Chinese artist Cai Guo-Qiang likes explosions; he likes to see how traditional mediums transform spontaneously before the spectator's careful gaze. In "Saraab," the artist's exhibition to be held at Mathaf: Arab Museum of Modern Art in Doha next month, Cai explores his personal connection to the Gulf through installation works and a series of gunpowder drawings in which he incorporates elements from Islamic miniature paintings, decorative art, and textiles, as well as ancient maritime routes between the Arab world and his hometown of Quanzhou, China. Mathaf's first single-artist exhibition since its opening in December 2010, "Saraab" features more than 50 works, including newly commissioned pieces and documentary material to highlight the artist's creative process. Cai's works are riveting in scale and execution. Their power lies with their ability to re-expose a seemingly forgotten past: the relationship between China and Arabia that dates back to the Silk Road.
"The Middle East is very mysterious for me," says the artist, who took part in the Talking Arts Program created by the Guggenheim Abu Dhabi in conjunction with the Emirati Expressions exhibition organized by TDIC in 2009. "Geographically speaking, the Gulf and the Middle East have always been part of Asia. I want to retrace these histories and show the rich and long cultural exchange between these two civilizations." Cai Guo-Qiang also hopes to probe the contemporary society of the region and discover what is real and what is illusionary. "Saraab" (Arabic for mirage) was chosen by Cai because parts of Doha have a mirage-like quality for him.
"There are still 60,000 Muslims living in Quanzhou," he explains. "Over the past few centuries they have left cemeteries with ancient Arabic inscriptions on the tombstones. As a child, I would pass by the cemeteries and wonder about what was written on them." For the exhibition, Cai has researched the tombstones's inscriptions and found that they recite three recurring verses from the Qur'an: ‘Everyone will have a taste of death; ‘All enjoyments in this life are illusionary' and ‘To die in a foreign land is to die a martyr.' He has inscribed these verses in a symbolic act on rocks he brought from Quanzhou for his work "Homecoming;" the stones serve as a visual act of closure for the deceased Arabs of his hometown.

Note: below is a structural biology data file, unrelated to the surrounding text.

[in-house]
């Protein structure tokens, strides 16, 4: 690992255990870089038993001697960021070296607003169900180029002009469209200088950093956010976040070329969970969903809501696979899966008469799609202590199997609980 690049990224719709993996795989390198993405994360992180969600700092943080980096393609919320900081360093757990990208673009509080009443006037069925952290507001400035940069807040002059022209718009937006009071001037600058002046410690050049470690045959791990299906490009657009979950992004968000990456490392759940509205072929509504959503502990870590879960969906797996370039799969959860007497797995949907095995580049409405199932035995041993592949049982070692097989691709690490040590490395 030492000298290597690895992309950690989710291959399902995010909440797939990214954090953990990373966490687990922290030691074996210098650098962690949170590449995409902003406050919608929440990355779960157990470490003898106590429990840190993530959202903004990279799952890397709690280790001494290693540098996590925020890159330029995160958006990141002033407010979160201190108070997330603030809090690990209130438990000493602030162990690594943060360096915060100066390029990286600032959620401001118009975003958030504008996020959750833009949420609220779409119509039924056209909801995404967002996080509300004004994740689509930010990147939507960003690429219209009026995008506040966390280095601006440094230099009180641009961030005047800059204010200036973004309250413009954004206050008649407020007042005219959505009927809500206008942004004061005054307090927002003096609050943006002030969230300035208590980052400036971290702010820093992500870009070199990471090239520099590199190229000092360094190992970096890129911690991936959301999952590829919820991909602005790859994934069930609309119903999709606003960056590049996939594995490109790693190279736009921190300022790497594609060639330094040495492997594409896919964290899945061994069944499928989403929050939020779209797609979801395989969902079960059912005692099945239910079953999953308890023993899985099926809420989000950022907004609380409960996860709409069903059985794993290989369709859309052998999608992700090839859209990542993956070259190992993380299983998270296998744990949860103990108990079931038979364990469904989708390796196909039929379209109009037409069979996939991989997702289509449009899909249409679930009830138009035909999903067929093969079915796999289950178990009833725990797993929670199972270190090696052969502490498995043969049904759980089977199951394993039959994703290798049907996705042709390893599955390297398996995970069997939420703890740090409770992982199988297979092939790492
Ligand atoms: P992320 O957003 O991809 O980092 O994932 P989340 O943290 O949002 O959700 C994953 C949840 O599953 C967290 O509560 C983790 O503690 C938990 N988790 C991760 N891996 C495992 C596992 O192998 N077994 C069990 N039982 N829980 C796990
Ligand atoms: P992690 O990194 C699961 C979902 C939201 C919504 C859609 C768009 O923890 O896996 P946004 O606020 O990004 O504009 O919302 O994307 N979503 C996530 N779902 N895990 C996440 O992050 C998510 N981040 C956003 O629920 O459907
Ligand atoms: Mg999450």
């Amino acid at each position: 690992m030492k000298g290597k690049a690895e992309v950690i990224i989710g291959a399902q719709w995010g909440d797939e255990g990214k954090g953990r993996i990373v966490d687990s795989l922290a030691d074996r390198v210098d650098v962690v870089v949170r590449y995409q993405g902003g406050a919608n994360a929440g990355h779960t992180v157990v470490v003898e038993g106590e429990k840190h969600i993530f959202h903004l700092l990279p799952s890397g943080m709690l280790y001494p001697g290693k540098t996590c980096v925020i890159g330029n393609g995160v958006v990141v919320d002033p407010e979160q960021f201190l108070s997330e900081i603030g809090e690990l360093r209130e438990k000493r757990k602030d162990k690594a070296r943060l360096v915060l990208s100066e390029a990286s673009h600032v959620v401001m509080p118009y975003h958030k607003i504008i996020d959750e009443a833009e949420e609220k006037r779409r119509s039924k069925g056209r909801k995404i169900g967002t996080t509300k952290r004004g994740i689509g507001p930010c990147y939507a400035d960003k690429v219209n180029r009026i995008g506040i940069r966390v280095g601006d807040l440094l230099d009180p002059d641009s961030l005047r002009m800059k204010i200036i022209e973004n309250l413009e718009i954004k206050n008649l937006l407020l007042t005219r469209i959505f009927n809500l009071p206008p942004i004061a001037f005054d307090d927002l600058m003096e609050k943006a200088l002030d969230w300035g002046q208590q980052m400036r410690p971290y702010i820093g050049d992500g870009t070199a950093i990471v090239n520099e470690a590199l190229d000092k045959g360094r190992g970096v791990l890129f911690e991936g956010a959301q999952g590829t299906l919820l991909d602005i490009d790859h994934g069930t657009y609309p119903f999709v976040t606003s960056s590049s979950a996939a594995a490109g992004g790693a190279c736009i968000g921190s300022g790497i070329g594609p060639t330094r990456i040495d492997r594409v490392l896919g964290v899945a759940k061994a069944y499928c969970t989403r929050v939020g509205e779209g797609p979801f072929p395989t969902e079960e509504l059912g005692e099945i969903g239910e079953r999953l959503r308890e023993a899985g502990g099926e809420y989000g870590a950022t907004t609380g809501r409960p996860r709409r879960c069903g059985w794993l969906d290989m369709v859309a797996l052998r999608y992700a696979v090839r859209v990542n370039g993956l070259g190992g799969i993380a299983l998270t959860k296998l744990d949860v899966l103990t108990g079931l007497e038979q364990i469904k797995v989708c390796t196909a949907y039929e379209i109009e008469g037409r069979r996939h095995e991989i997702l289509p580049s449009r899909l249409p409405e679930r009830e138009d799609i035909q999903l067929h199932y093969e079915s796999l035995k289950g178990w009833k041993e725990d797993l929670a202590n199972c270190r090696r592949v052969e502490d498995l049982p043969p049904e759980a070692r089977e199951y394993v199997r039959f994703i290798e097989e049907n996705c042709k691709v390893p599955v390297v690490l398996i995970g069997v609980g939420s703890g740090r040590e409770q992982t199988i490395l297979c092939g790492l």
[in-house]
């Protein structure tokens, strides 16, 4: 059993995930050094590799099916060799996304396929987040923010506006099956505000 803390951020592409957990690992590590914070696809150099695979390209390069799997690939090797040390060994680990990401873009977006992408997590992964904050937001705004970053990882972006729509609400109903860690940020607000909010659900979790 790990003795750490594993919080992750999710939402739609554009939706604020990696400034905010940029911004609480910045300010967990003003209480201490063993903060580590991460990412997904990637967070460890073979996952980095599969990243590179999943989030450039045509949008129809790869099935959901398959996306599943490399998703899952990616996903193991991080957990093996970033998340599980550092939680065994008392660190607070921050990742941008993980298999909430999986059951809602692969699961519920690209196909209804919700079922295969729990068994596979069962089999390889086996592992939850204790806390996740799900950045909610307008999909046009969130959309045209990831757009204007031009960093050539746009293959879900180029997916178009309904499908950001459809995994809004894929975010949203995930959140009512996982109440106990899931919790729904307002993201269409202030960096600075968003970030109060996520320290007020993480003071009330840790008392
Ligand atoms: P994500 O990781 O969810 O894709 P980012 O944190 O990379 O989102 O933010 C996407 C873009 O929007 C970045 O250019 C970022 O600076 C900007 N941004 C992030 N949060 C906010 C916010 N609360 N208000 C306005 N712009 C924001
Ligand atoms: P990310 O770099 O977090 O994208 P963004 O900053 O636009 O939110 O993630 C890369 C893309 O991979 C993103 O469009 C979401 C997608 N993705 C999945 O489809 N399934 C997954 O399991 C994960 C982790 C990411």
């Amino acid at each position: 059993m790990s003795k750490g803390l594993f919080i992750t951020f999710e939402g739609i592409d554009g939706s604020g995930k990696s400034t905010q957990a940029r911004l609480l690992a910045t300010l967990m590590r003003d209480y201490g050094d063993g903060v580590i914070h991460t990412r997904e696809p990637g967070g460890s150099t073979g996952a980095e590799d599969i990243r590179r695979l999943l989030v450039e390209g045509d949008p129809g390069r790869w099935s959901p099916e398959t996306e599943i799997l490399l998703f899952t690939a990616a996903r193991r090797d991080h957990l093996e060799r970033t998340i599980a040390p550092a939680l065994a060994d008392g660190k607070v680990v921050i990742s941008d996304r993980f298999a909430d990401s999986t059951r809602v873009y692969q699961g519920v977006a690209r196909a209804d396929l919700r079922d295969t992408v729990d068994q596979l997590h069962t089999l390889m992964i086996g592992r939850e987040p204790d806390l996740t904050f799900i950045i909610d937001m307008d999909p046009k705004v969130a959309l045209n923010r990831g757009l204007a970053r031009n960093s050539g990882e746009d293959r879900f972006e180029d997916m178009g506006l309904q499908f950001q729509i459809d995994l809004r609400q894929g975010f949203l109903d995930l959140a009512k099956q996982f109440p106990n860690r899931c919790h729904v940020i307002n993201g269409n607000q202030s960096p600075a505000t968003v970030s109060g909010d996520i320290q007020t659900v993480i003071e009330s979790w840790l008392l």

Cai's works also engage the local populace of Doha. Hundreds of volunteers from the city were selected by Mathaf to assist the artist in the production of 10 large drawings and a porcelain mural made out of more than 480 panels. The volunteers came from a variety of age groups and professions; didn't have any art experience. What they shared was a desire to learn about Cai's artistic process.
"Saraab" presents a few firsts for Cai as well as for Doha. The exhibition is part of a series of cultural initiatives organized by the Qatar Museums Authority (QMA) to promote local and international art. QMA will also present "Louise Bourgeois: Conscious and Unconscious," the late French-American artist's first solo exhibition in the region from January 20 to June 1, as well as "Murakami – Ego," an exhibition by renowned Japanese artist Takashi Murakami from February 9 to June 24. For Cai, "Saraab" marks the first time he installs a museum exhibition for 50 days straight. But what the artist desires to achieve goes beyond artistic form. "I am very impressed and moved by the Middle East. I don't want to merely show my past works from China, Japan, or the U.S. in Doha; I want my art to take root here and create a dialogue across culture."
"Saraab" is on view at Mathaf: Arab Museum of Modern Art from December 5 to May 26, 2012.